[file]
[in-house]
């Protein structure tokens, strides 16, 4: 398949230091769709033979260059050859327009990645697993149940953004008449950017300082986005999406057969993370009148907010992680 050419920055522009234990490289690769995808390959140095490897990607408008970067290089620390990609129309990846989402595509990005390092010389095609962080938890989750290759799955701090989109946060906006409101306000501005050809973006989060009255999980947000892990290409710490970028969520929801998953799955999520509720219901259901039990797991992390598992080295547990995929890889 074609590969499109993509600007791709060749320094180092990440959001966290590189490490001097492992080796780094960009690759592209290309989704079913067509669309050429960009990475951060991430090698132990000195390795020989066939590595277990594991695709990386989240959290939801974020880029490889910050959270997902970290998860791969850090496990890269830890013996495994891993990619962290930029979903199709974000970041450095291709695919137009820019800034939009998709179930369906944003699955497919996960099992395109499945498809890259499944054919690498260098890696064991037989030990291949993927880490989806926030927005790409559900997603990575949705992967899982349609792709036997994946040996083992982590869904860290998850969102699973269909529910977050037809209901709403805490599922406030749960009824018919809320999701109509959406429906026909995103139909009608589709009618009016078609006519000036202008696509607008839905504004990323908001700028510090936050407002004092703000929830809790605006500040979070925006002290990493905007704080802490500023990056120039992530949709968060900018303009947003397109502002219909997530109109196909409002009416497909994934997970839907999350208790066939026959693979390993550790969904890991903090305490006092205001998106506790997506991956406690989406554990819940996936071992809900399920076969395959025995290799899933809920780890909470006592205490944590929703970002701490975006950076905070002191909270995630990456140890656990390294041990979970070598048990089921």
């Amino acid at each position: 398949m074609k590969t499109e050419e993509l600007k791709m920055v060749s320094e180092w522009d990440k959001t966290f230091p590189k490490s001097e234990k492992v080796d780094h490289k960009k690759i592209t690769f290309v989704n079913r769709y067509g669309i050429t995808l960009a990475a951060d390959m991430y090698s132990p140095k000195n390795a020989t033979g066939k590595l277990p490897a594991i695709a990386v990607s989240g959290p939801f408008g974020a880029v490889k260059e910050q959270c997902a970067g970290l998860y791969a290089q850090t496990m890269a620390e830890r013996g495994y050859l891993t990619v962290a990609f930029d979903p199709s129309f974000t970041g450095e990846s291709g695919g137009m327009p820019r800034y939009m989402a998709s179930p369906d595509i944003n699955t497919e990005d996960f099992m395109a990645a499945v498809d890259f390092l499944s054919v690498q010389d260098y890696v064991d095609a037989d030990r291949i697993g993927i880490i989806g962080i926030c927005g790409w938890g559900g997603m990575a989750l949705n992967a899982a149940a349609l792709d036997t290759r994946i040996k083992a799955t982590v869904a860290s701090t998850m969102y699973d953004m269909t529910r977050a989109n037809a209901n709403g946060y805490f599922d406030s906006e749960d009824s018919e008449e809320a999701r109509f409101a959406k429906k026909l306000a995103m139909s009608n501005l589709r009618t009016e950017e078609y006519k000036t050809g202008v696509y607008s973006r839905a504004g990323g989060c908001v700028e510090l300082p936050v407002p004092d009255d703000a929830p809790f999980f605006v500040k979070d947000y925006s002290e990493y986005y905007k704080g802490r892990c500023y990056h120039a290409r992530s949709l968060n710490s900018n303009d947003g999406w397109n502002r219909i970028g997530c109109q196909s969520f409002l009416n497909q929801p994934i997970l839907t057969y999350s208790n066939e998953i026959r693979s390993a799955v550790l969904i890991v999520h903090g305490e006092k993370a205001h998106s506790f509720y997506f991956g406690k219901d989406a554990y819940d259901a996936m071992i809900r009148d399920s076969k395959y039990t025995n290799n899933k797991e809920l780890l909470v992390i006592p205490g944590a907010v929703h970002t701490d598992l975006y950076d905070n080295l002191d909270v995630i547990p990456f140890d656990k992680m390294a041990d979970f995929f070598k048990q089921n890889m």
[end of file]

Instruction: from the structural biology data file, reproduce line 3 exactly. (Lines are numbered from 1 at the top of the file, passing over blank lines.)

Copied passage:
């Amino acid at each position: 398949m074609k590969t499109e050419e993509l600007k791709m920055v060749s320094e180092w522009d990440k959001t966290f230091p590189k490490s001097e234990k492992v080796d780094h490289k960009k690759i592209t690769f290309v989704n079913r769709y067509g669309i050429t995808l960009a990475a951060d390959m991430y090698s132990p140095k000195n390795a020989t033979g066939k590595l277990p490897a594991i695709a990386v990607s989240g959290p939801f408008g974020a880029v490889k260059e910050q959270c997902a970067g970290l998860y791969a290089q850090t496990m890269a620390e830890r013996g495994y050859l891993t990619v962290a990609f930029d979903p199709s129309f974000t970041g450095e990846s291709g695919g137009m327009p820019r800034y939009m989402a998709s179930p369906d595509i944003n699955t497919e990005d996960f099992m395109a990645a499945v498809d890259f390092l499944s054919v690498q010389d260098y890696v064991d095609a037989d030990r291949i697993g993927i880490i989806g962080i926030c927005g790409w938890g559900g997603m990575a989750l949705n992967a899982a149940a349609l792709d036997t290759r994946i040996k083992a799955t982590v869904a860290s701090t998850m969102y699973d953004m269909t529910r977050a989109n037809a209901n709403g946060y805490f599922d406030s906006e749960d009824s018919e008449e809320a999701r109509f409101a959406k429906k026909l306000a995103m139909s009608n501005l589709r009618t009016e950017e078609y006519k000036t050809g202008v696509y607008s973006r839905a504004g990323g989060c908001v700028e510090l300082p936050v407002p004092d009255d703000a929830p809790f999980f605006v500040k979070d947000y925006s002290e990493y986005y905007k704080g802490r892990c500023y990056h120039a290409r992530s949709l968060n710490s900018n303009d947003g999406w397109n502002r219909i970028g997530c109109q196909s969520f409002l009416n497909q929801p994934i997970l839907t057969y999350s208790n066939e998953i026959r693979s390993a799955v550790l969904i890991v999520h903090g305490e006092k993370a205001h998106s506790f509720y997506f991956g406690k219901d989406a554990y819940d259901a996936m071992i809900r009148d399920s076969k395959y039990t025995n290799n899933k797991e809920l780890l909470v992390i006592p205490g944590a907010v929703h970002t701490d598992l975006y950076d905070n080295l002191d909270v995630i547990p990456f140890d656990k992680m390294a041990d979970f995929f070598k048990q089921n890889m």